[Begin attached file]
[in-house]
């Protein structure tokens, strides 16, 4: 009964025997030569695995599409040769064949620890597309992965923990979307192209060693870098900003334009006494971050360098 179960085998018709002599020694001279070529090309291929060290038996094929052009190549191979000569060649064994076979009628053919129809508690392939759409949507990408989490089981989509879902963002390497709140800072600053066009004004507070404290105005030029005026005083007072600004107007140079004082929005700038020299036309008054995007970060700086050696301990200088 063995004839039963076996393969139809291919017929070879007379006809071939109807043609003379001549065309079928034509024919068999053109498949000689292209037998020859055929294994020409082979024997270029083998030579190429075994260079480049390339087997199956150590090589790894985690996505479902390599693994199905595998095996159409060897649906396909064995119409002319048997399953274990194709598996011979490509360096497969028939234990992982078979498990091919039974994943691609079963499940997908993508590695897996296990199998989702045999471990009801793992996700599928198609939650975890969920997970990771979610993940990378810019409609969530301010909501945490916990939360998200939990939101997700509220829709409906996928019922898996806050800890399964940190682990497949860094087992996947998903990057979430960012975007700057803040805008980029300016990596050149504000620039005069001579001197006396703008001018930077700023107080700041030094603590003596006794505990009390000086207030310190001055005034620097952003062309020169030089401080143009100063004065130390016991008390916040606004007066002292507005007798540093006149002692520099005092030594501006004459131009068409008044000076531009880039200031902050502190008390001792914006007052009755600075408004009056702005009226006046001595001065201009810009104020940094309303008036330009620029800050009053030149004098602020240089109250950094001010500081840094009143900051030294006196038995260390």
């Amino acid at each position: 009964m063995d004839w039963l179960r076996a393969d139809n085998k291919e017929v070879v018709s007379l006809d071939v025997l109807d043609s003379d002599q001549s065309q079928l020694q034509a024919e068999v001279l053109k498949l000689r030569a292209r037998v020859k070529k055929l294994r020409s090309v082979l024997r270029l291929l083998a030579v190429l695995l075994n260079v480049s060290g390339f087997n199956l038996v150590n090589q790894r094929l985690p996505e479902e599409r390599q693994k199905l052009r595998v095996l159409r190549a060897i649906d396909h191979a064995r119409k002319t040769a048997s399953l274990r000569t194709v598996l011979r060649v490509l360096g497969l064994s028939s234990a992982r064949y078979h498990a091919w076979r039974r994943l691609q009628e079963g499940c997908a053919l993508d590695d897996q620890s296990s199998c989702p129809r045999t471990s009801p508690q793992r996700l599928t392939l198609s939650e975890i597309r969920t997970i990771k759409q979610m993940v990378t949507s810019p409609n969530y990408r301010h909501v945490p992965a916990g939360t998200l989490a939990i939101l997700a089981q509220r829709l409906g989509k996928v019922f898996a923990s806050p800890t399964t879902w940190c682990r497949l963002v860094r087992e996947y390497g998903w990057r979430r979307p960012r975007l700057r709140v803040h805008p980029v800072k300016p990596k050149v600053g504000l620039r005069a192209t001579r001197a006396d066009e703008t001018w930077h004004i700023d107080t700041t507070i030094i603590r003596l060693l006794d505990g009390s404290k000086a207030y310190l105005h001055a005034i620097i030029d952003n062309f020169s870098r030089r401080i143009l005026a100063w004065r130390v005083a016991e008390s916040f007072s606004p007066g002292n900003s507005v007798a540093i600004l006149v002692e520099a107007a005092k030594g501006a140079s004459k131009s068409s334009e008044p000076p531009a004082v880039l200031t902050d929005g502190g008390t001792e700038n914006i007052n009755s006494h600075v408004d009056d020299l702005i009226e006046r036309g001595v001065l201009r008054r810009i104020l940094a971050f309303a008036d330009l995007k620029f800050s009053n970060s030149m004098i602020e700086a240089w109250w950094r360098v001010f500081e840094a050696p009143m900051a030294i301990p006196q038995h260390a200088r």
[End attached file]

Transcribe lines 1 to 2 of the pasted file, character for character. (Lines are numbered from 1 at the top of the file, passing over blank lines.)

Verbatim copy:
[in-house]
């Protein structure tokens, strides 16, 4: 009964025997030569695995599409040769064949620890597309992965923990979307192209060693870098900003334009006494971050360098 179960085998018709002599020694001279070529090309291929060290038996094929052009190549191979000569060649064994076979009628053919129809508690392939759409949507990408989490089981989509879902963002390497709140800072600053066009004004507070404290105005030029005026005083007072600004107007140079004082929005700038020299036309008054995007970060700086050696301990200088 063995004839039963076996393969139809291919017929070879007379006809071939109807043609003379001549065309079928034509024919068999053109498949000689292209037998020859055929294994020409082979024997270029083998030579190429075994260079480049390339087997199956150590090589790894985690996505479902390599693994199905595998095996159409060897649906396909064995119409002319048997399953274990194709598996011979490509360096497969028939234990992982078979498990091919039974994943691609079963499940997908993508590695897996296990199998989702045999471990009801793992996700599928198609939650975890969920997970990771979610993940990378810019409609969530301010909501945490916990939360998200939990939101997700509220829709409906996928019922898996806050800890399964940190682990497949860094087992996947998903990057979430960012975007700057803040805008980029300016990596050149504000620039005069001579001197006396703008001018930077700023107080700041030094603590003596006794505990009390000086207030310190001055005034620097952003062309020169030089401080143009100063004065130390016991008390916040606004007066002292507005007798540093006149002692520099005092030594501006004459131009068409008044000076531009880039200031902050502190008390001792914006007052009755600075408004009056702005009226006046001595001065201009810009104020940094309303008036330009620029800050009053030149004098602020240089109250950094001010500081840094009143900051030294006196038995260390």